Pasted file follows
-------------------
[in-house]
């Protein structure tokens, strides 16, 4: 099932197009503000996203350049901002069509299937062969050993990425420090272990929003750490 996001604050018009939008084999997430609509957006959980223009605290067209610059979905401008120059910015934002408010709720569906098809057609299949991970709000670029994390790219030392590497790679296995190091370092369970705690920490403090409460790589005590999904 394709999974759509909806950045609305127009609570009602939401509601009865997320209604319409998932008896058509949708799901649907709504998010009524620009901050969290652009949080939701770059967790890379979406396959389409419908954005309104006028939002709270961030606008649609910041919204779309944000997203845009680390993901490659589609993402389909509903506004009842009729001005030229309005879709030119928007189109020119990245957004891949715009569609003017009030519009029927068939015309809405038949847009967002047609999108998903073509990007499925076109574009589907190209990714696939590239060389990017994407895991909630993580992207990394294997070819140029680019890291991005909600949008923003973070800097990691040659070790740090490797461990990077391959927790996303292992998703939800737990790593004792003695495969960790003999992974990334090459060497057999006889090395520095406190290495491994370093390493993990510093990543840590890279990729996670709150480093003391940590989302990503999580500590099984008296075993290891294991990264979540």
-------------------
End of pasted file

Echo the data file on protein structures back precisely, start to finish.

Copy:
[in-house]
């Protein structure tokens, strides 16, 4: 099932197009503000996203350049901002069509299937062969050993990425420090272990929003750490 996001604050018009939008084999997430609509957006959980223009605290067209610059979905401008120059910015934002408010709720569906098809057609299949991970709000670029994390790219030392590497790679296995190091370092369970705690920490403090409460790589005590999904 394709999974759509909806950045609305127009609570009602939401509601009865997320209604319409998932008896058509949708799901649907709504998010009524620009901050969290652009949080939701770059967790890379979406396959389409419908954005309104006028939002709270961030606008649609910041919204779309944000997203845009680390993901490659589609993402389909509903506004009842009729001005030229309005879709030119928007189109020119990245957004891949715009569609003017009030519009029927068939015309809405038949847009967002047609999108998903073509990007499925076109574009589907190209990714696939590239060389990017994407895991909630993580992207990394294997070819140029680019890291991005909600949008923003973070800097990691040659070790740090490797461990990077391959927790996303292992998703939800737990790593004792003695495969960790003999992974990334090459060497057999006889090395520095406190290495491994370093390493993990510093990543840590890279990729996670709150480093003391940590989302990503999580500590099984008296075993290891294991990264979540």